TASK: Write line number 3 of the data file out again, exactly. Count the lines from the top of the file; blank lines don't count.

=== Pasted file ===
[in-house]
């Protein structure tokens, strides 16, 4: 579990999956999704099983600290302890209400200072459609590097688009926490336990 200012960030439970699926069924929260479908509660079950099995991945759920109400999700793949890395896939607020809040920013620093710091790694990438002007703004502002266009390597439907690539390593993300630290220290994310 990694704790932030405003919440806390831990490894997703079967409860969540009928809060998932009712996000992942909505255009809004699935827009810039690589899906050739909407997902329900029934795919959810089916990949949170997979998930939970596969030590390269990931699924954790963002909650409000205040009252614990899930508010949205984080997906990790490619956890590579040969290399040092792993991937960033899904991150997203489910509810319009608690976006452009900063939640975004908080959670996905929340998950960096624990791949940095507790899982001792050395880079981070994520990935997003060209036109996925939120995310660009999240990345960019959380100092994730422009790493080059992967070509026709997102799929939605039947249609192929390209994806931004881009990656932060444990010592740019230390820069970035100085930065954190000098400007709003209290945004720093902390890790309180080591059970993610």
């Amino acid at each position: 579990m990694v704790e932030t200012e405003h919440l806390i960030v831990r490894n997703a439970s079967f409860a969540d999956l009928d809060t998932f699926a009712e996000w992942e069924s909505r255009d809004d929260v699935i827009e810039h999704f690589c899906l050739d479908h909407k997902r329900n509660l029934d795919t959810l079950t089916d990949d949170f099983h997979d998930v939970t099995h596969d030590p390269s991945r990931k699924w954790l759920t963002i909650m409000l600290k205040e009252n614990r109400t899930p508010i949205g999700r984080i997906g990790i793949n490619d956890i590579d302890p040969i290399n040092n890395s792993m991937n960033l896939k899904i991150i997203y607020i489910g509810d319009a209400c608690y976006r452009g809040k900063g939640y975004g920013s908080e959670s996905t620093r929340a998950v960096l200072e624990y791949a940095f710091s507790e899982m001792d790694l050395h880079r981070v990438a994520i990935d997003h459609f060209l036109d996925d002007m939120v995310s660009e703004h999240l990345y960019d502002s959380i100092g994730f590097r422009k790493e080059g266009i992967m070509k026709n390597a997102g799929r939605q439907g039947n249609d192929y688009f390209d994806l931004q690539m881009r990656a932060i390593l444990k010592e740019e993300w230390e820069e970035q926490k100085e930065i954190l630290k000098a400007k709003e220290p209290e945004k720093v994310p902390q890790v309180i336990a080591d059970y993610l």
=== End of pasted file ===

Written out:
């Amino acid at each position: 579990m990694v704790e932030t200012e405003h919440l806390i960030v831990r490894n997703a439970s079967f409860a969540d999956l009928d809060t998932f699926a009712e996000w992942e069924s909505r255009d809004d929260v699935i827009e810039h999704f690589c899906l050739d479908h909407k997902r329900n509660l029934d795919t959810l079950t089916d990949d949170f099983h997979d998930v939970t099995h596969d030590p390269s991945r990931k699924w954790l759920t963002i909650m409000l600290k205040e009252n614990r109400t899930p508010i949205g999700r984080i997906g990790i793949n490619d956890i590579d302890p040969i290399n040092n890395s792993m991937n960033l896939k899904i991150i997203y607020i489910g509810d319009a209400c608690y976006r452009g809040k900063g939640y975004g920013s908080e959670s996905t620093r929340a998950v960096l200072e624990y791949a940095f710091s507790e899982m001792d790694l050395h880079r981070v990438a994520i990935d997003h459609f060209l036109d996925d002007m939120v995310s660009e703004h999240l990345y960019d502002s959380i100092g994730f590097r422009k790493e080059g266009i992967m070509k026709n390597a997102g799929r939605q439907g039947n249609d192929y688009f390209d994806l931004q690539m881009r990656a932060i390593l444990k010592e740019e993300w230390e820069e970035q926490k100085e930065i954190l630290k000098a400007k709003e220290p209290e945004k720093v994310p902390q890790v309180i336990a080591d059970y993610l």